Foundations of Education

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Foundations of Education by Mind Map: Foundations of Education

1. Politics of Education

1.1. Purposes of Education

1.1.1. 1.Intellectual:to help students acquire higher-order thinking skills.

1.1.2. 2. Political: inculcate allegiance to the existing political order.

1.1.3. 3. Social: to help solve social problems, to ensure social cohesion, and to socialize children into the various roles, behaviors, and values of the society

1.1.4. 4. Economic: to prepare students for their later occupational roles.

1.2. The Role of the school is a central focus of each of the perspectives and is at the heart of their different analyses. It is concerned with the aims, purposes, and functions of education in a society.

1.3. Explanations of Unequal Performance

1.3.1. Conservatives argue that individuals or groups of students rise and fall on their own intelligence, hard work, and initiative, and that achievement is based on hard work and sacrifice.

1.3.2. The liberal perspective argues that individual students or groups of students begin school with different life chances and therefore some groups have more advantages than others. Therefore, society must attempt through policies and programs to equalize the playing field so that students from disadvantaged backgrounds have a better chance.

1.3.3. Radicals believe that students from lower socioeconomic backgrounds begin school with unequal opportunities. They believe that the conditions that result in educational failure are caused by the economic system, not the educational system, and can only be ameliorated by changes in the political economic structure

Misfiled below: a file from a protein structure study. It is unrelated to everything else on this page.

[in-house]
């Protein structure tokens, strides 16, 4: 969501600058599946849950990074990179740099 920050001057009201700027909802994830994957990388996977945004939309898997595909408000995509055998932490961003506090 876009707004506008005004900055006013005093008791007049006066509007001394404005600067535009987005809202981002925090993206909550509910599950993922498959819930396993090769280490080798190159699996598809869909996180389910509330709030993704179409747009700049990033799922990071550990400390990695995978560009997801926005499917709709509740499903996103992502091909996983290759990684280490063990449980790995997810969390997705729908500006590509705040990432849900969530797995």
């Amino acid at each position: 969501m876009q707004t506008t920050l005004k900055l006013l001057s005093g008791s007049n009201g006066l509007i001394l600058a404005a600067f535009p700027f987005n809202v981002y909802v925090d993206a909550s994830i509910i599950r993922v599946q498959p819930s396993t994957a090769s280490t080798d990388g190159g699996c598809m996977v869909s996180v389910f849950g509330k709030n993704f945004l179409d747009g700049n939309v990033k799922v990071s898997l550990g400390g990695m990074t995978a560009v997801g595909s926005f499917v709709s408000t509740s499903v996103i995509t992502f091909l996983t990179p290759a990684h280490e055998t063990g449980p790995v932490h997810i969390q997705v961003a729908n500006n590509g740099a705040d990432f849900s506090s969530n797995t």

1.4. Definition of Educational Problems

1.4.1. Conservative Decline of standards Decline of cultural literacy Decline of values or of civilization Decline of authority

1.4.2. Liberal Schools place too much emphasis on discipline and authority, thus limiting their role in helping students develop as individuals. Schools have too often limited the life chances of poor and minority children and therefore the problem of the underachievement by these groups is a critical issue. The differences in quality and climate between urban and suburban schools and between schools with students of low socioeconomic backgrounds and high socioeconomic background is a central problem related to inequalities of results. The traditional curriculum leaves out the diverse cultures of the groups that comprise the pluralistic society